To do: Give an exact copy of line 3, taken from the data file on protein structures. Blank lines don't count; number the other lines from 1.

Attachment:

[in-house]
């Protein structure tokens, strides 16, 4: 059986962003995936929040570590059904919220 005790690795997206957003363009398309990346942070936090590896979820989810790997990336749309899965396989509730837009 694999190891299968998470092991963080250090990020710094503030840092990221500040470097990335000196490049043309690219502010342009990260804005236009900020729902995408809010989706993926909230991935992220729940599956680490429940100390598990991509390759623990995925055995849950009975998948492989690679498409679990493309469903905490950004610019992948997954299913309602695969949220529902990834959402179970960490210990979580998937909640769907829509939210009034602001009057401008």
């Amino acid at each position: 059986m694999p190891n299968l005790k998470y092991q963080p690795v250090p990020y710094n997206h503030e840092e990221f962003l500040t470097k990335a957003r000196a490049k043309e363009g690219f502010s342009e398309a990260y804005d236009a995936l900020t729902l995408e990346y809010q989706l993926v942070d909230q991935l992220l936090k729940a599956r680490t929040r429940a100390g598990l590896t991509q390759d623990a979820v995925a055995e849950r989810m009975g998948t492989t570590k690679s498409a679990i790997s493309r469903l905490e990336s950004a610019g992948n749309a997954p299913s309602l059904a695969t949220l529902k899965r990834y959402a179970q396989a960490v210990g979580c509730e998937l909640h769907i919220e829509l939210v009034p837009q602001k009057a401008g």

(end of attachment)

């Amino acid at each position: 059986m694999p190891n299968l005790k998470y092991q963080p690795v250090p990020y710094n997206h503030e840092e990221f962003l500040t470097k990335a957003r000196a490049k043309e363009g690219f502010s342009e398309a990260y804005d236009a995936l900020t729902l995408e990346y809010q989706l993926v942070d909230q991935l992220l936090k729940a599956r680490t929040r429940a100390g598990l590896t991509q390759d623990a979820v995925a055995e849950r989810m009975g998948t492989t570590k690679s498409a679990i790997s493309r469903l905490e990336s950004a610019g992948n749309a997954p299913s309602l059904a695969t949220l529902k899965r990834y959402a179970q396989a960490v210990g979580c509730e998937l909640h769907i919220e829509l939210v009034p837009q602001k009057a401008g």